The Pakistan Army will send a brigade of combat troops to Saudi Arabia to strengthen defences along the kingdom’s vulnerable southern border in the face of threats from the Islamic State and Houthi rebels, according to media reports.
Following discussions with Saudi Arabia, Pakistan plans to send the brigade in response to a request from Riyadh, which “wants the troops as an emergency response force”, The National reported.
The brigade will be based in southern Saudi Arabia and will be deployed inside its borders to thwart possible attacks by Yemen’s Houthi rebels, Middle East Eye quoted its sources as saying. “It will not be used beyond Saudi borders,” one source said.
The National also quoted a senior Pakistani military source as confirming the Saudi request and saying that the troops would “not go across the border” into Yemen. The troops will be kept in standby for any “major internal security threat or terrorist incident”, the source added.
A brigade in the Pakistan Army comprises about 3,000 troops.
Pakistan and Saudi Arabia have very close defence and security relations and this will not be the first time that Pakistani troops will be deployed to the kingdom. Pakistani troops train and advise Saudi military personnel and sources told Hindustan Times that about 2,000 Pakistani officers and soldiers are currently in the kingdom.
Military ruler Zia ul-Haq sent an elite armoured brigade to Saudi Arabia at King Fahd’s request after terrorists besieged the Grand Mosque complex in Mecca and the Iranian revolution in 1979. The brigade was deployed for a decade and some 40,000 soldiers served in it.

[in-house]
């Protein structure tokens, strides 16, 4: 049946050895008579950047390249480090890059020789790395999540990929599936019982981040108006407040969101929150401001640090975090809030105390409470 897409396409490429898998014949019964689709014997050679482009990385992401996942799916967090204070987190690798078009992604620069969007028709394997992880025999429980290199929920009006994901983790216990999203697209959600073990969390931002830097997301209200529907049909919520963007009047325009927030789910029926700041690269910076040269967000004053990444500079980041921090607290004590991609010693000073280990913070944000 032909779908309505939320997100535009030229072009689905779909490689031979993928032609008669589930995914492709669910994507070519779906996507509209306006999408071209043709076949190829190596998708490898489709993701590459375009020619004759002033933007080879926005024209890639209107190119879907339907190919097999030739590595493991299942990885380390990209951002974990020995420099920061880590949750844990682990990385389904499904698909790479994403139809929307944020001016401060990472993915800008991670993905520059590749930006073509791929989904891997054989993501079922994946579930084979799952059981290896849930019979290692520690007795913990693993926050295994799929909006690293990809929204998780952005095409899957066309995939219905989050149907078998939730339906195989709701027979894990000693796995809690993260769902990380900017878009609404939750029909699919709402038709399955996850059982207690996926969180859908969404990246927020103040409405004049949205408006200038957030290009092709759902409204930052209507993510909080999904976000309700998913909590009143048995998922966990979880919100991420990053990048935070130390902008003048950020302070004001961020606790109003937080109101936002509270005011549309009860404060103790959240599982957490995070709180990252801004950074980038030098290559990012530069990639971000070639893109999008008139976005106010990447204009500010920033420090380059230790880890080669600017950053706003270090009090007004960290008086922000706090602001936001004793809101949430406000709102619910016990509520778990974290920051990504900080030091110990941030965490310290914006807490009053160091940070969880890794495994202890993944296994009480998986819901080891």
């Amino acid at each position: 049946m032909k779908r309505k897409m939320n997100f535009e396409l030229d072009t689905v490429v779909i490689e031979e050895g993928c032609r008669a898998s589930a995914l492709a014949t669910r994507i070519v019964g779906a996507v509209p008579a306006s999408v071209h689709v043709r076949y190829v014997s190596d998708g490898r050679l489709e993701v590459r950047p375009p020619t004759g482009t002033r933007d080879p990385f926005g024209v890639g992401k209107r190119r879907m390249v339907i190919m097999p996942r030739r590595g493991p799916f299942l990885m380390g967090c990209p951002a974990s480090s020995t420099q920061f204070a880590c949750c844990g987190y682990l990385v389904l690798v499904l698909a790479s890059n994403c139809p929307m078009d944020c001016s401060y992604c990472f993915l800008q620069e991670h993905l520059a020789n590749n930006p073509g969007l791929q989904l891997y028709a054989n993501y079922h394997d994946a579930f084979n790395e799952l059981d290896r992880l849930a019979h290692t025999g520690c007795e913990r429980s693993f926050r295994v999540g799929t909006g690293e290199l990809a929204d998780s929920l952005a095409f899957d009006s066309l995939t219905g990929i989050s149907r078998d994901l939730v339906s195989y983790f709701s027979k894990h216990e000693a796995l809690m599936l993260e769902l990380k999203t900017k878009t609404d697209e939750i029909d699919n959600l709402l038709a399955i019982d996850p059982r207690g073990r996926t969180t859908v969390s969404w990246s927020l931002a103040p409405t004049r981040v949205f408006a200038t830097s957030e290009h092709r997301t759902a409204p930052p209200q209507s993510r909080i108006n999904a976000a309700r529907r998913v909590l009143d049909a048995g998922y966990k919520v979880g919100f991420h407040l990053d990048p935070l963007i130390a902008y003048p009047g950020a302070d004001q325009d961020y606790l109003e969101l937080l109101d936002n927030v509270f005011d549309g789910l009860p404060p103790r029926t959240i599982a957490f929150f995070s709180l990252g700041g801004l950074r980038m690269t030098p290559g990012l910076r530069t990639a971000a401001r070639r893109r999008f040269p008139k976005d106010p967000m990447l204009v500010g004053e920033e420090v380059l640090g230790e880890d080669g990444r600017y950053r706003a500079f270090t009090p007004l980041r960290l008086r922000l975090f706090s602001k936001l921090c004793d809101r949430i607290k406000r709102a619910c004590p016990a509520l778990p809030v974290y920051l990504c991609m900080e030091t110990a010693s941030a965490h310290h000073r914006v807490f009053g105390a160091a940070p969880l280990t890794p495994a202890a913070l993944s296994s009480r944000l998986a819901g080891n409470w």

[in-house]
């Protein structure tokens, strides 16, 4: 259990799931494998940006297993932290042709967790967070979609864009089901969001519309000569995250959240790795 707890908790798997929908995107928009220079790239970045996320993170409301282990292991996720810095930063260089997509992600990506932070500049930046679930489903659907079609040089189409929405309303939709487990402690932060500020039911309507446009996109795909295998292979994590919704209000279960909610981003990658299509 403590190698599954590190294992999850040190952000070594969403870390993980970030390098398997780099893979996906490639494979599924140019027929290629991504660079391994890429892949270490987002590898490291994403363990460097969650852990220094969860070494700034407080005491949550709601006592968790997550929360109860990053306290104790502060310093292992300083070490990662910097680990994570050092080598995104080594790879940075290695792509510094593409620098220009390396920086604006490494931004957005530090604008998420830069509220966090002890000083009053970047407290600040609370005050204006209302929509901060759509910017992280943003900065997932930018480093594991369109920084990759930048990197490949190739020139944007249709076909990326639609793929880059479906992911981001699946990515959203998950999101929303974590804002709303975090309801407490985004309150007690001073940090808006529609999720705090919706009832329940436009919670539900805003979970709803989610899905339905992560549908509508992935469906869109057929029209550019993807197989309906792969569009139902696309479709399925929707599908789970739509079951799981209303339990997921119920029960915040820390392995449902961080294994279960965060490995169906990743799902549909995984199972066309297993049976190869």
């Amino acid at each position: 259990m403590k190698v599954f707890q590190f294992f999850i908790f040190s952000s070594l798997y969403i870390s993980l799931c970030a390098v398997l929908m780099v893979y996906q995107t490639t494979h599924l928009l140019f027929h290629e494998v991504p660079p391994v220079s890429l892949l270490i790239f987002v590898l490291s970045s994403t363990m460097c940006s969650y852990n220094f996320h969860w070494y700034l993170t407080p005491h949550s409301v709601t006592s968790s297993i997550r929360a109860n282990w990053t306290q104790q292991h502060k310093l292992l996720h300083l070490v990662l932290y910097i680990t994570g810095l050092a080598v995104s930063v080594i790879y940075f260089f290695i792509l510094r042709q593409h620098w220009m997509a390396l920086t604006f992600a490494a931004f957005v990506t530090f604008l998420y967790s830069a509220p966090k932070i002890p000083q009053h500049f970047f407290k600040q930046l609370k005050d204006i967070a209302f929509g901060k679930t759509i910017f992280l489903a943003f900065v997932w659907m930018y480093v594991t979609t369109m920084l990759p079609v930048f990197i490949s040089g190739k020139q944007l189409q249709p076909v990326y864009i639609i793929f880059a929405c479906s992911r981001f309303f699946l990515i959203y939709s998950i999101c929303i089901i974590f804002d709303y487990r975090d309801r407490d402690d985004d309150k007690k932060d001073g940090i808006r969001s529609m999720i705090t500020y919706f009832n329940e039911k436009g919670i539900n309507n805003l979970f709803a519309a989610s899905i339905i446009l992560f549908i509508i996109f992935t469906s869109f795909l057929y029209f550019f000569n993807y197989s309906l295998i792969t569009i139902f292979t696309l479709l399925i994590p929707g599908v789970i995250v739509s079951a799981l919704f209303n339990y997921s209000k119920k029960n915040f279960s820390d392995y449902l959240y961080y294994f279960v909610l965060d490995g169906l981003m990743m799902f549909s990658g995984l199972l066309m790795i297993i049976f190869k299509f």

The latest development has coincided with the former Pakistan Army chief, Raheel Sharif, being appointed head of the Saudi-led Islamic Military Alliance (IMA). The News daily reported on Monday that Sharif had been issued a three-year multiple entry visa – an indication that he had accepted the job.
Pakistan being sucked into conflict in Yemen?
Sources in Islamabad said Pakistan was apparently being sucked into the conflict between Saudi Arabia and Yemen. “The reports suggest the Pakistani troops will be positioned in areas that are being shelled by the rebels and any eventuality could lead to an escalation,” said a source.
Adding to the complexity of the situation is Iranian backing for the Shia Houthi rebels, forcing Islamabad to strike a balance between Riyadh and Tehran. Pakistan is also worried about potential domestic fallout of the fighting in Yemen as the Shia minority makes up almost a fifth of its population.
After the IMA was formed in 2015, Pakistan’s Parliament turned down a request from Saudi Arabia for troops and combat aircraft. Instead, Pakistan’s defence minister Khawaja Asif only pledged to safeguard Saudi Arabia’s territorial integrity while working as a “facilitator” to end conflicts in between Muslim countries.
Current Pakistan Army chief, Gen Qamar Bajwa, reiterated this pledge during a visit to Saudi Arabia last December.
But given Pakistan’s economic dependence on Saudi Arabia, which is home to millions of expatriate workers who remit huge amounts home every year, it has become difficult for Islamabad to say no to Riyadh, sources said.
The two-year-old war in Yemen has killed more than 10,000 people and injured another 40,000. Both sides have been accused of war crimes. Saudi Arabia and its allies in the IMA intervened after Houthis overran the Yemeni capital of Sanaa and ousted President Abd Rabbuh Hadi, who is backed by the Saudis.
In recent months, the Houthis have carried out several cross-border missile strikes. Reports in the Arabic media said a missile killed 80 soldiers on a base run jointly by the Saudis and UAE on Zuqar island in the Red Sea on January 31.